Drive to Sell Pricier SUVs, Trucks Lift GM’s Profit – Wall Street Journal

Posted: Friday, April 22, 2016

The GM Buick Envision sports utility vehicle is displayed during the 2016 New York International Auto Show on March 24. Healthy sales of trucks and sport utilities in North America continued to drive GM’s profits.
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General Motors Co.
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’s first-quarter profit more than doubled compared with the same period a year ago, furthering the car maker’s argument that it can thrive even amid softer market conditions.

The Detroit-based auto maker said unit deliveries declined in the U.S. and growth cooled in China—its two biggest markets—but revenue overall climbed from selling pricier vehicles, such as the trucks and sport-utility vehicles. Its $1.95 billion profit was a first-quarter record, while operating margins and revenue exceeded analyst forecasts.

Thursday’s strong earnings was another building block for Chief Executive Mary Barra’s goal of making GM the most valued car company in the world. Steady margin growth and higher return on invested capital are essential, Ms. Barra argues, because it finances future technology and investments in emerging ventures, such as ride-hailing services and car sharing.

GM spent heavily in the quarter ended March 31, including on Lyft Inc., which competes with Uber Technologies Inc.’s ride-sharing service, and for the purchase of Cruise Automation Inc., a startup specializing in self-driving car development. The company also is buying back shares, repurchasing nearly $600 million thus far in 2016.

Investors aren’t buying deeply into Ms. Barra’s strategy. Shares traded up 1.5% in New York trading on Thursday to $32.66, still below the $33 stock price at its 2010 initial public offering, and below the $36.05 mark when Ms. Barra took over two years ago.

Chuck Stevens, GM’s finance chief, said the stock’s performance reflects investor anxiety about a downturn in the industry, and isn’t targeted at GM specifically. Ford Motor Co.
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, set to release quarterly earnings next week, also faces weak investor sentiment.

“There is a significant amount of negative sentiment from the investor perspective around the auto industry,” Mr. Stevens said. “We’ve performed reasonably well in a difficult environment.”

The largest U.S. auto maker by sales reported a profit of $1.95 billion, or $1.24 a share, up from $900 million, or 56 cents a share a year earlier when charges related to the company’s ignition-switch crisis and other factors weighed on the bottom line. Excluding such costs, GM said its per share operating profit was $1.26, beating analysts’ $1 estimate.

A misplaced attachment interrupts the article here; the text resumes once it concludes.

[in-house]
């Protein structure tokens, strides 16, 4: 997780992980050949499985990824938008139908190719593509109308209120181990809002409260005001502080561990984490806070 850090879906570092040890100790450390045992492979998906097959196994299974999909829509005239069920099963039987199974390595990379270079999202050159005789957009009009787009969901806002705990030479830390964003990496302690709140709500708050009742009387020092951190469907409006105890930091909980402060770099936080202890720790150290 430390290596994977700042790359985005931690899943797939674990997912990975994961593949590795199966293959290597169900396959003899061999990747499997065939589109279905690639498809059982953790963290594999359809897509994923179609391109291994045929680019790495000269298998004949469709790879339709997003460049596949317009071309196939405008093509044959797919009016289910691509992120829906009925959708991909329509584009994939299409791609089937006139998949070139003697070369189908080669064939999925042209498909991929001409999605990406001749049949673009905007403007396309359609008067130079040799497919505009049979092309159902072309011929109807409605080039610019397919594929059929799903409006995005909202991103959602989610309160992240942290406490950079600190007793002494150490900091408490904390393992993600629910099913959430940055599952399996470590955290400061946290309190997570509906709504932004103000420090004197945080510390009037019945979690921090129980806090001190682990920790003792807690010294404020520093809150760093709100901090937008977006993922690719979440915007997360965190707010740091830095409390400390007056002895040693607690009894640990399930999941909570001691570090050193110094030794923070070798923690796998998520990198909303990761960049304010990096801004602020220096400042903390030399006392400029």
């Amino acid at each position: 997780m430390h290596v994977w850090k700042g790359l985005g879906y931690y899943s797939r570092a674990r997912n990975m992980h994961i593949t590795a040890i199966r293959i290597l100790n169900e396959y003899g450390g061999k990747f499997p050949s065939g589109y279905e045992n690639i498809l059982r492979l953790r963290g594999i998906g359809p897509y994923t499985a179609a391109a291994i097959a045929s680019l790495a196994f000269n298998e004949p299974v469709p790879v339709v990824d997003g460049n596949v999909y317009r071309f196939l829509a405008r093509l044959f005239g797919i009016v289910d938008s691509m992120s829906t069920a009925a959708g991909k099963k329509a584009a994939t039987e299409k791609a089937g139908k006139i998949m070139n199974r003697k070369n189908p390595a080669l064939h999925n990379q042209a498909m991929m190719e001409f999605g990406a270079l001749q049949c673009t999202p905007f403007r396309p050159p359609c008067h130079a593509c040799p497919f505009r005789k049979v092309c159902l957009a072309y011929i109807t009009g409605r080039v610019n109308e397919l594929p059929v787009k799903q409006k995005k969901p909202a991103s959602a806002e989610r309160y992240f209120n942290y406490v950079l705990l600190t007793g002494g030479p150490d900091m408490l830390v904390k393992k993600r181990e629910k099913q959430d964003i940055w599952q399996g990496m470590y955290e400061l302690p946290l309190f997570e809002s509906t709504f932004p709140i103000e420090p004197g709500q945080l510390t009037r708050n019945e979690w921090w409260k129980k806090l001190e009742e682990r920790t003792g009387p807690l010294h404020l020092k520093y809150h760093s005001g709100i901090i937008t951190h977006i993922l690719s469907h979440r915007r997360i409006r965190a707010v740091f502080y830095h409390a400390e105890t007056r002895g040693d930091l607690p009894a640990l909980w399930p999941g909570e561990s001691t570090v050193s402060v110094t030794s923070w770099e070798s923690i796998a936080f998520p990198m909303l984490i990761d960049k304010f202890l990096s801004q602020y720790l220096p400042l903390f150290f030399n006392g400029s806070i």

Revenue increased 4% to $37.3 billion, from $35.7 billion in the same period year ago, higher than Wall Street expectations. Last year’s first-quarter earnings were negatively affected by currency exchange and charges related to a safety crisis that first emerged in early 2014.

While North America and China are GM’s biggest markets, representing 75% of global volume, J.P. Morgan analyst Ryan Brinkman said GM’s stronger-than-expected earnings were driven by improvements in Europe and South America, “where execution was genuinely impressive.”

GM broke even in Europe, indicating it is on track to meet its goal of ending more than a decade of red ink in that region this year. In a call with analysts Ms. Barra said GM’s strong performance in Europe was driven by the successful launch of a new Opel Astra small car.

Losses in South America, which is rocked by economic volatility and a severe auto slump, were pared by $150 million amid job reductions and other cost-cutting measures. “We believe [the first quarter] augurs well for upside to full year consensus and guidance,” Mr. Brinkman wrote in a note. GM expects full-year earnings growth in 2016.

North American profit margin slipped to 8.7% of sales from 8.8% a year earlier due to a restructuring charge of $250 million taken to account for a recent labor agreement. Absent that expense, the region’s margins would have risen to 9.5%, a reflection of the auto maker’s drive to dial back on sales to rental car fleets, focusing instead on retail deliveries.

GM’s U.S. market share slipped below 17% during the quarter, one of only two of the six major auto makers to not book a sizable market share increase. Even so, the company earned $2.3 billion in the region, modestly higher than a year ago even as signs emerged suggesting demand is cooling after years of rapid growth.

Earnings at GM Financial, a lending unit heavily dependent on U.S. retail sales, reported flat income of $200 million. The auto maker had previously forecast 2016 as a breakout year for the finance arm in terms of profitability.

Equity income from various operations in China, where GM sales were essentially flat in the first quarter despite wider market growth, was $518 million. That is consistent with recent quarters.

Write to Gautham Nagesh at gautham.nagesh@wsj.com

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